Silton wind turbine inquiry: What is acceptable noise?
Thursday’s session of the Silton Wind Turbine inquiry concentrated on noise issues, with competing experts giving contrasting estimates of the sound that could be expected if the four turbines are given the go-ahead.
This is the part of the inquiry where North Dorset District Council, whose members refused the application by Ecotricity, is in difficulty.
When the application was submitted, NDDC officers recommended approval, and spent some time working with the applicant’s experts on an Environmental Impact Assessment which included noise surveys.
Members overturned their officers’ recommendation, but they did not include noise disturbance as a ground for refusal – so they were unable to take part in the section of the inquiry that deals with noise.
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The day started with more discussions about the blimp, flown by objectors’ group Save our Silton from the neighbouring Whistley Farm. Ecotricity and the owner of the land where the four Salisbury Cathedral-height turbines are proposed have consistently refused to allow a blimp to be moored where the turbines will actually be sited, on the grounds that the height would be unreliable.
Ian Barter had given details of the Whistley-moored blimp and they had not been challenged by David Hardy, representing Ecotricity.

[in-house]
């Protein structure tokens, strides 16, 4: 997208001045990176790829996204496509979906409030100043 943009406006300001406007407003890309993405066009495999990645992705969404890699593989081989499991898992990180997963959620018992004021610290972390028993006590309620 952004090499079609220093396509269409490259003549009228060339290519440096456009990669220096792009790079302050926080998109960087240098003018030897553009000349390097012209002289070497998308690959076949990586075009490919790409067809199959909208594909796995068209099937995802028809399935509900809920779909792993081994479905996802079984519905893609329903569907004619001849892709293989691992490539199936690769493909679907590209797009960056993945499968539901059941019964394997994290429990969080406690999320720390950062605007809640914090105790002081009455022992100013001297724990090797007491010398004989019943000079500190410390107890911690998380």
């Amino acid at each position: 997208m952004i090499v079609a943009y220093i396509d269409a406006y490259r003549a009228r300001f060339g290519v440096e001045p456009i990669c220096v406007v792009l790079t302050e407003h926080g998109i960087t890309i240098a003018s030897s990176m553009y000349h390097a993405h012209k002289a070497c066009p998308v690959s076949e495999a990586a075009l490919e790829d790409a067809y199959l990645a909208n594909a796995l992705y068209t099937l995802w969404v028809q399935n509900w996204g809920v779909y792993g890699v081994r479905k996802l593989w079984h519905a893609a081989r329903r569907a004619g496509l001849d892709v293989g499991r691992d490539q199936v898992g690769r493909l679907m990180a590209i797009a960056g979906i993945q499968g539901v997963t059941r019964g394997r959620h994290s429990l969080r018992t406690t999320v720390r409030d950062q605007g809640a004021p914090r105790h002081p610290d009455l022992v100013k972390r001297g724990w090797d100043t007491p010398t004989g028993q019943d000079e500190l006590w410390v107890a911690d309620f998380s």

But Save our Silton barrister Richard Kimblin wanted to be certain that the inspector, Neil Pope, would take the evidence of the blimp on face value, even inviting him to go to Whistley Farm and certify the measurement of the rope to which the little orange airship is attached.
Mr Pope said he noted there was no challenge, so he felt it would not be necessary.
The the SOS acoustics expert Mike Stigwood took the stand, telling the inquiry that the basis for measuring the sound impact of the turbines on the nearest properties was unreliable.
His company, MAS Environmental, had carried out many studies of wind farms and turbines in recent years, and research and experience had shown them that the monitoring equipment should be placed closer to the properties than was the usual practice.
His evidence was criticised by Mr Hardy, who told the inquiry that not one of the public inquiries or subsequent court actions had upheld Mr Stigwood’s opinions.
Ecotricity’s expert, Stephen Arnott, told the inspector that his extensive experience told him that the accepted methodology was effective and reliable, allowing that the measurement of background sound was not a precise science.
The Silton scheme had been carefully designed to minimise the noise disturbance to neighbouring properties, and while there would inevitably be some noise at some times, it would be within the accepted “trade off” levels approved for the establishment of renewable energy sources.
By Gay Pirrie-Weir
For more on the Silton Wind Turbine inquiry, see today's Blackmore Vale Magazine and This is Dorset for daily updates.